Those who have always lived in Kabul feel doubly abandoned. Not only has the world lost interest in Afghanistan since the defeat of Communism, they say, but it has failed to condemn the destruction of the capital by outsiders: rural mujahedin who never had any understanding of, or respect for, the city and its inhabitants. Kabul doesnt belong to these people, said a foreign-trained Afghan doctor. They have been imported here and they don't care about its people. This city has been the capital for centuries. It has a lot of history, and they are destroying it. Show me a country where the president and the prime minister are prepared to obliterate their own capital during their quarrels.
Not only that: in his efforts to force President Rabbani to resign, Gulbuddin Hekmatyar, the nominal Prime Minister, has imposed a food blockade on the government side, forcing aid bodies to negotiate every shipment with him. The International Committee of the Red Cross, almost the only international organisation still represented in the capital, estimates that up to 800,000 people cannot afford the food smuggled into the markets. Cases of kwashiorkor have begun to appear among children, and malnutrition is multiplying deaths from respiratory infections and diarrhoea. Last year there was cholera; it is expected to return with greater virulence in May, hard on the heels of typhoid.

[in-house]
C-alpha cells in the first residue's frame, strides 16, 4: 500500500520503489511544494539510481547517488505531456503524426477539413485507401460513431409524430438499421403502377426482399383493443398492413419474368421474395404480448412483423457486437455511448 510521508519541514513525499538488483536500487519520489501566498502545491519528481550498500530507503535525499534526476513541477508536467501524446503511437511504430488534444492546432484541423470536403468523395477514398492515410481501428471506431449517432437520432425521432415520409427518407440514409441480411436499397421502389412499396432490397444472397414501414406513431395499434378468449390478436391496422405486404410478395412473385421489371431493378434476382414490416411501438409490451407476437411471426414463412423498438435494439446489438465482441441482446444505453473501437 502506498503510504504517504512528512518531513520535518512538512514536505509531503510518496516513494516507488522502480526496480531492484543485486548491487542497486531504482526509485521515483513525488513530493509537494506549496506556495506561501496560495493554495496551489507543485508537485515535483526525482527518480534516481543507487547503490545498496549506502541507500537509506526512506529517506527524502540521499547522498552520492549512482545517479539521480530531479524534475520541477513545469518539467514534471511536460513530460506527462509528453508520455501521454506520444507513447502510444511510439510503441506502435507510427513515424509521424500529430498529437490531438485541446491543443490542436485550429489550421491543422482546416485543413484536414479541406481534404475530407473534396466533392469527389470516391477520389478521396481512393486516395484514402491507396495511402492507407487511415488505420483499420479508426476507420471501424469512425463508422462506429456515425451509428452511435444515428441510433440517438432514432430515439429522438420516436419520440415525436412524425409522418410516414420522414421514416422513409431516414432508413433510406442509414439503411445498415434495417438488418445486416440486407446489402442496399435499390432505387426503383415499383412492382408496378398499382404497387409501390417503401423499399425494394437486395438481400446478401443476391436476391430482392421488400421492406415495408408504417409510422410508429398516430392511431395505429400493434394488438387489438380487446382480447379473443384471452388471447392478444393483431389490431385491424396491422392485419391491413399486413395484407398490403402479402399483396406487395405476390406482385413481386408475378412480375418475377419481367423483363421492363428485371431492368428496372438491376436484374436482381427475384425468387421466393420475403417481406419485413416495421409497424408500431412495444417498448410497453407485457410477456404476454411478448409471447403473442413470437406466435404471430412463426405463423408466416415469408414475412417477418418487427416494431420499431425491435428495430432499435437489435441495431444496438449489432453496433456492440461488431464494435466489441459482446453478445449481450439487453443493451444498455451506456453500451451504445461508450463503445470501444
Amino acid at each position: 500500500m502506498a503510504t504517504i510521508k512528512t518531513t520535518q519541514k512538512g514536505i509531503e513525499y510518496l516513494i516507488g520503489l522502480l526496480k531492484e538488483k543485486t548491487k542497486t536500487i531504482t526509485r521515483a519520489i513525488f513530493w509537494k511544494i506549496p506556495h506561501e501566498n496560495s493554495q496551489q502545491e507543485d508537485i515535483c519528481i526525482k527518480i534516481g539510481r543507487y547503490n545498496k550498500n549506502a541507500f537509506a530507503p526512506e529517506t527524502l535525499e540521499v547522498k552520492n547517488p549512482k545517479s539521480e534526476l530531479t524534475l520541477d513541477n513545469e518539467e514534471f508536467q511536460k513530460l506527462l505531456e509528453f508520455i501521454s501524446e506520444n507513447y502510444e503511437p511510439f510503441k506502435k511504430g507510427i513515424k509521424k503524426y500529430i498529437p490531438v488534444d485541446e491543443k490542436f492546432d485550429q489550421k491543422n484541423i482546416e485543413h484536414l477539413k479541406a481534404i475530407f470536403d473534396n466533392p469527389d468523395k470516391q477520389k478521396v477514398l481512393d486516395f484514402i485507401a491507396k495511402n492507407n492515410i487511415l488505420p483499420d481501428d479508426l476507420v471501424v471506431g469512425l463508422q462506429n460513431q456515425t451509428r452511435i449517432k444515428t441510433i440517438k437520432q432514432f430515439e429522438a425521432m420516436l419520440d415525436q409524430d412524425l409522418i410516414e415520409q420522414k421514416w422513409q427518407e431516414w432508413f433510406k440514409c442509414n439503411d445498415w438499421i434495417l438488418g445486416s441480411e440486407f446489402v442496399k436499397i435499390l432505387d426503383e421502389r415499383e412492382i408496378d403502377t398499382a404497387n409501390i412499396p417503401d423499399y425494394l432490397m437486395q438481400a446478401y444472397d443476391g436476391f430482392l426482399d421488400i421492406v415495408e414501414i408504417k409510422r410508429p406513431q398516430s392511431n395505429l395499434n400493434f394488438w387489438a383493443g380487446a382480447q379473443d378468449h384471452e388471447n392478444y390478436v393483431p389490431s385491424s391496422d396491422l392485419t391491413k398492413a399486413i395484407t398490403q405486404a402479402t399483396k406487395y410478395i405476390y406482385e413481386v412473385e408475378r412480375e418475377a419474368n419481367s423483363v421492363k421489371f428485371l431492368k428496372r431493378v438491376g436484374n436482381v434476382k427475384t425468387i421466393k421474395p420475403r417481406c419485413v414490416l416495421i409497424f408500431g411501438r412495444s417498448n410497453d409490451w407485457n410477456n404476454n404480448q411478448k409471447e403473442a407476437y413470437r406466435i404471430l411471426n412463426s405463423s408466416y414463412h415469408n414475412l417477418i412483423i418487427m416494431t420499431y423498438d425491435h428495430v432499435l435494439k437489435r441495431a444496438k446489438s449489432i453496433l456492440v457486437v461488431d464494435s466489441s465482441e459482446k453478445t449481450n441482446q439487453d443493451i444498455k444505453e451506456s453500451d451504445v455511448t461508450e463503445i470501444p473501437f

After the slaughter of early January, the battle for Kabul has settled down to a deadly stalemate. The opposing forces still pour fire into each others' positions, and there is the occasional air raid, but the population is as much at risk from sheer lawlessness. Battles regularly erupt between forces nominally on the same side over stolen weapons or loot.
As far as the West is concerned, a line was drawn with the collapse of the Najibullah regime. The fighting that began almost immediately among the victorious mujahedin was part of a new phase of Afghan history that had nothing to do with the rest of the world. Afghans have always fought one another, it was argued, and with the superpower aspect removed it was no longer anyone's business but their own. Aid bodies now find it impossible to raise money for Afghanistan.
But the conflict continues what went before. The weapons with which it is being fought came from Russia, America and other Western countries, including Britain; the leaders conducting it were built up with Western money.